Transcription is a key regulatory step for a specificset of gene expression, which in turn globally programs or reprograms the cellsin response to a variety of physiological or stress signals. In eukaryotecells, transcription factors as well as cofactors are centered on the specificenhancer regions of genes to form high-order regulatory assemblies. Themost, if not all, of these cofactors are histone modification enzymes thatconvey a variety of upstream signals to epigenetic marks. Our lab is taking a structuraland functional approach to unravel molecular mechanisms of the epigeneticmodifications and transcriptional regulation, in particular the histoneacetylation by p300/CBP and PCAF/GCN5. In prokaryotic cells, two-componentsystem (TCS), which typically consists of a histidine kinase (SK) and a cognateresponse regulator (RR), is a major signal transduction pathway responsible forstimuli induced reprogramming process. Our lab uses an essential TCS, VicRK, alsocalled YycFG or WalRK, in many gram+ bacteria as a model system tounderstand how the intra/extracellular signals regulate the transcription ofbacteria.
Epigenetic modifications deliver crucial informationbeyond genetic DNA. Their compositions,locations, dynamics and crosstalks are hypothesized in so-called ‘histonecodes’, which are complicated, sometimes very subtle and therefore challenging tostudy. While decoding is still in progress, we dedicateour efforts mainly on the regulation of acetylation and its crosstalk withhistone methylation. Modification enzymes of p300, CBP, PCAF andGCN5 are responsible for lysine acetylation while HDACs remove them. Theiractivities are always associated with specific transcription factors, forexample, myocyte enhancer factor 2 (MEF2) by forming high-order functionalcomplexes. We have made our greatest effort to build a series of architecturalpictures for those cofactors sitting on DNA that may reflect dynamic processesof molecular machineries in transcriptional regulation (Figure 1). We are also interestedin those underlying molecular mechanisms that regulate these assemblies andtheir enzymatic activities.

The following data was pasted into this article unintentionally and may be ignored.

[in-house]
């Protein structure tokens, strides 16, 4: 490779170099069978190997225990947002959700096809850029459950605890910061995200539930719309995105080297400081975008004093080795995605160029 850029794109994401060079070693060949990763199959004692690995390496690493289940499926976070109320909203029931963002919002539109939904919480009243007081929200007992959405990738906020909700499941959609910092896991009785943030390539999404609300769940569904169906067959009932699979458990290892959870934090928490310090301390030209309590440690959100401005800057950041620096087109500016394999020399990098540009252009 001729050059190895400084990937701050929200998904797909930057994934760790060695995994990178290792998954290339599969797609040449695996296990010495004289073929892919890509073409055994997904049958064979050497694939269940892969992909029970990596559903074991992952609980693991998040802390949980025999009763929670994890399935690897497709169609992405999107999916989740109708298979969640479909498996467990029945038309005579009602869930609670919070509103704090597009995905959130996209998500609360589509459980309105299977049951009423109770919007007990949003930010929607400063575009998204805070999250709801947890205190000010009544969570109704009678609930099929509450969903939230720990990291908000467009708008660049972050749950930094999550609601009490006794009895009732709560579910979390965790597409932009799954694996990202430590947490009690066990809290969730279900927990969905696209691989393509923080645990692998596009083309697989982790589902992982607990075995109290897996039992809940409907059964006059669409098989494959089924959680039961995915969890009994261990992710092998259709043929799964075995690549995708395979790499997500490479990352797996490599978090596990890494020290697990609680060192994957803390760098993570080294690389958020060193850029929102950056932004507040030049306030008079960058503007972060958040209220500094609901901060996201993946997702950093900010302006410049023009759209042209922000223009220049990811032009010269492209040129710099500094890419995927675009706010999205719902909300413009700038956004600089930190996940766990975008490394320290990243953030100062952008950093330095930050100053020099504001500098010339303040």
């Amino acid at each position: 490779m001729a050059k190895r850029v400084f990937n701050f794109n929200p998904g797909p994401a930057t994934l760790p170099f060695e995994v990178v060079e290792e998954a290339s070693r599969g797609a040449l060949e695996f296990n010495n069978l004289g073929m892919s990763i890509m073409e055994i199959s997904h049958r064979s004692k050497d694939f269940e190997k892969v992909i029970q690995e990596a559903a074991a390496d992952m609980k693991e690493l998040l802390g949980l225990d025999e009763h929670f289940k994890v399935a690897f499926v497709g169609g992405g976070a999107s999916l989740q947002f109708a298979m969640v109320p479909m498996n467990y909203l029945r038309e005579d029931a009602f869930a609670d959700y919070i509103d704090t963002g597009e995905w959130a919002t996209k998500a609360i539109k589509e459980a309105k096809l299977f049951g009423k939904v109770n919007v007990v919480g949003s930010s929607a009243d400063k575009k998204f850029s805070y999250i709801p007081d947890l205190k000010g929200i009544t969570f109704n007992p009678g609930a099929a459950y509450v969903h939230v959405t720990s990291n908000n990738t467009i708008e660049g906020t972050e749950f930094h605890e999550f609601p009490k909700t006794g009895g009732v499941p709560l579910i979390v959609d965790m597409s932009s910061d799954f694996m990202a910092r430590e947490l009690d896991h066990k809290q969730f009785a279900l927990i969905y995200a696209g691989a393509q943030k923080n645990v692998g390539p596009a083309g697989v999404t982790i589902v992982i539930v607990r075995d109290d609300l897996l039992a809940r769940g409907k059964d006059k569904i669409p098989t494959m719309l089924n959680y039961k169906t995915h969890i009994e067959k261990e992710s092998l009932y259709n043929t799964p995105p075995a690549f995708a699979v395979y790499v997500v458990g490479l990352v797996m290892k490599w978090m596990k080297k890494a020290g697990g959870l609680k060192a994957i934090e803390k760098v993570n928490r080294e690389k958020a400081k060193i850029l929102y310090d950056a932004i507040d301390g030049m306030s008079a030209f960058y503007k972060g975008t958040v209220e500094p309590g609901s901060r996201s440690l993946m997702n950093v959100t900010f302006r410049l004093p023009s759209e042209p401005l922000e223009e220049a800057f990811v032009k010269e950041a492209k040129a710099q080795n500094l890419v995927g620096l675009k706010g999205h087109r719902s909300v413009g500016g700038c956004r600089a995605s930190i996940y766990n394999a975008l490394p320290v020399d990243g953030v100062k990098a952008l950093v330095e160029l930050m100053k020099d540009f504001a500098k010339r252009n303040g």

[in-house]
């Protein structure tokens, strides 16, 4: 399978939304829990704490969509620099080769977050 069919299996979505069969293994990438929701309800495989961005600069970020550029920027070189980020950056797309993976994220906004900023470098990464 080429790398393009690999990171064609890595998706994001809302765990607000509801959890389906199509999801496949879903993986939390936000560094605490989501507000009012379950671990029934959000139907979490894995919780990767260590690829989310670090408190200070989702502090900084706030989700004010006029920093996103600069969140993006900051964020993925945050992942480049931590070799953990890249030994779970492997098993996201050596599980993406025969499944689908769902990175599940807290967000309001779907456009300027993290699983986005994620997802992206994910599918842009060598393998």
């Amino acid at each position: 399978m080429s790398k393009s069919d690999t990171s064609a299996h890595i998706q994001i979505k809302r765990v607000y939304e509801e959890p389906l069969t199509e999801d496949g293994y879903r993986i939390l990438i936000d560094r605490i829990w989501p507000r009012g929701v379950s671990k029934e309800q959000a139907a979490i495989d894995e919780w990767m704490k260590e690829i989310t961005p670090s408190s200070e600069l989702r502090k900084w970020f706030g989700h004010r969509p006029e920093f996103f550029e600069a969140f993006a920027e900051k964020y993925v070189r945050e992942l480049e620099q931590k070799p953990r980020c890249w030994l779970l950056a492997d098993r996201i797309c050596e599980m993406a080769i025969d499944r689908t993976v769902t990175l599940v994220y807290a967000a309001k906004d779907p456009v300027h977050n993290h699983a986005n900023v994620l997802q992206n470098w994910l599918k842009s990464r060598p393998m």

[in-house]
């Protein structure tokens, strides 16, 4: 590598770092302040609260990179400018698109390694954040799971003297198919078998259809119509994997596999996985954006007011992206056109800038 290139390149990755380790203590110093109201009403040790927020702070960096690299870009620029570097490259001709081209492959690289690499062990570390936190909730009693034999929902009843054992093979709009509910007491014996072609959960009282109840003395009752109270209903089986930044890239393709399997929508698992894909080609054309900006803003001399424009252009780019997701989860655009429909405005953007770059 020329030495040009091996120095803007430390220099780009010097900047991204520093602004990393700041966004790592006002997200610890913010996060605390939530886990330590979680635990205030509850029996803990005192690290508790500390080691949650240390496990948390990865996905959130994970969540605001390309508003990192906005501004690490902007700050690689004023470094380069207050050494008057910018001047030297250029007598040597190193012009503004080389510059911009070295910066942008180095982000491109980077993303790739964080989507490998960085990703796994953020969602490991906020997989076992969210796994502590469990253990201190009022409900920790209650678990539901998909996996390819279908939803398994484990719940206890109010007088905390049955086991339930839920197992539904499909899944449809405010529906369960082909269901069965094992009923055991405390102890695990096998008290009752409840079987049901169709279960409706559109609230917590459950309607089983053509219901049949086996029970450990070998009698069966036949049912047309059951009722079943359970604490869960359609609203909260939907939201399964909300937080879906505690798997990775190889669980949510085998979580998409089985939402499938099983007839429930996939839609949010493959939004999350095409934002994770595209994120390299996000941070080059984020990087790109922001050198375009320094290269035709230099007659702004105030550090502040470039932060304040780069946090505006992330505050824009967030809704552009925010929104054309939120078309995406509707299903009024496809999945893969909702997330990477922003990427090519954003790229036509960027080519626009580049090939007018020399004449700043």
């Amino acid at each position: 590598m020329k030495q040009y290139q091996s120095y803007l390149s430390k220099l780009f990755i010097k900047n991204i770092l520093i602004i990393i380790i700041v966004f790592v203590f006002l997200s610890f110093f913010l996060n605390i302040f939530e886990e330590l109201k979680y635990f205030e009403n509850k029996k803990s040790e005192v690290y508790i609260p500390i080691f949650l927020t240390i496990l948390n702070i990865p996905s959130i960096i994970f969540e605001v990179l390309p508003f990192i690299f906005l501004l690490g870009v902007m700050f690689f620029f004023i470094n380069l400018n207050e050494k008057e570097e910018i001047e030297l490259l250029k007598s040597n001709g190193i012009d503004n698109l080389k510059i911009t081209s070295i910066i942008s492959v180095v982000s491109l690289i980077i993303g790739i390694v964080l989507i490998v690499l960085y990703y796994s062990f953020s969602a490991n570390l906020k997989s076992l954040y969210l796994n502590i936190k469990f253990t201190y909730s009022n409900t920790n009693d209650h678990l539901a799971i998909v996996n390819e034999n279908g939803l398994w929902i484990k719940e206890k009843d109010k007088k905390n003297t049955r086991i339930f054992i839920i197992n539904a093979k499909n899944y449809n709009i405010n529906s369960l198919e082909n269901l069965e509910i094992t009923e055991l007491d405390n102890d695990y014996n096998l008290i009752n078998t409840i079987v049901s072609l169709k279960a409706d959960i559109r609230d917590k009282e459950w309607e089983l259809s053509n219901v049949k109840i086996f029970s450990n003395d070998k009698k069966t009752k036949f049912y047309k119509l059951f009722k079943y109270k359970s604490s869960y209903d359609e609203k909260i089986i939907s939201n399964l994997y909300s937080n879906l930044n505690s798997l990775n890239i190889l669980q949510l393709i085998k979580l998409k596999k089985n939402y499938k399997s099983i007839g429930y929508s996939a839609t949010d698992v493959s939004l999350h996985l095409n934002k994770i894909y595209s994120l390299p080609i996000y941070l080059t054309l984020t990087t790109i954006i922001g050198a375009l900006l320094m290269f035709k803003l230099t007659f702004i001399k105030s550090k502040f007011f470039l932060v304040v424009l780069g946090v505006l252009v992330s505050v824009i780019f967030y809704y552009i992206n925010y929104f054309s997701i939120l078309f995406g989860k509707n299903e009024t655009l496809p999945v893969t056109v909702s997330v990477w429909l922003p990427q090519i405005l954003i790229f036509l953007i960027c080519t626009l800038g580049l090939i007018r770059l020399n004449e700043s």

Figure 1. A beautiful structureof p300 Cysteine-Histidine 3 (CH3) domain and MEF2/DNA complex, revealing threeasymmetric interfaces for high-order transcriptional enhancer assembly.
Bacteria respond totransient environments via transmembrane-integrated sensor kinases (SK), whichact in concert with their intracellular cognate response regulators (RR) toelicit necessary adaptive responses that are critical for their survival andvirulence. The SK and RR are formulated into a concept of two-component signaltransduction systems (TCS), whereby upon detecting specific stimuli the SKautophosphorylates at a conserved histidine residue to initiate a signalingcascade of stress responses. Over 60% RRs serve transcriptional factors thatare activated upon aspartic acid phosphorylation by their cognate SKs. However,How the bacterial sensors perceive intracellular and environmental signals andfurther trigger autokinase activity is not well understood. We have determinedan entire intracellular region of a histidine kinase VicK by X-raycrystallography, a landmark progress in our exploration of signal sensing andtransduction (Figure 2). We are currently taking a combinatorial approach,including computational simulation and genome editing, to investigateconformational dynamics, signal transduction and cellular reprogramming of ahistidine kinase using VicK and its cognate response regulator VicR asexamples. Since this TCS is essential in many notorious pathogens, including Streptococci, Staphylococci and Enterococci, which have developed multipleantibioticresistances, VicKR system can be considered a potential drug target for newantibiotics.
Figure 2. A dimeric structure ofan essential histidine kinase VicK from streptococci,providing a molecular base to better understand stress signal sensing andtransduction in bacteria.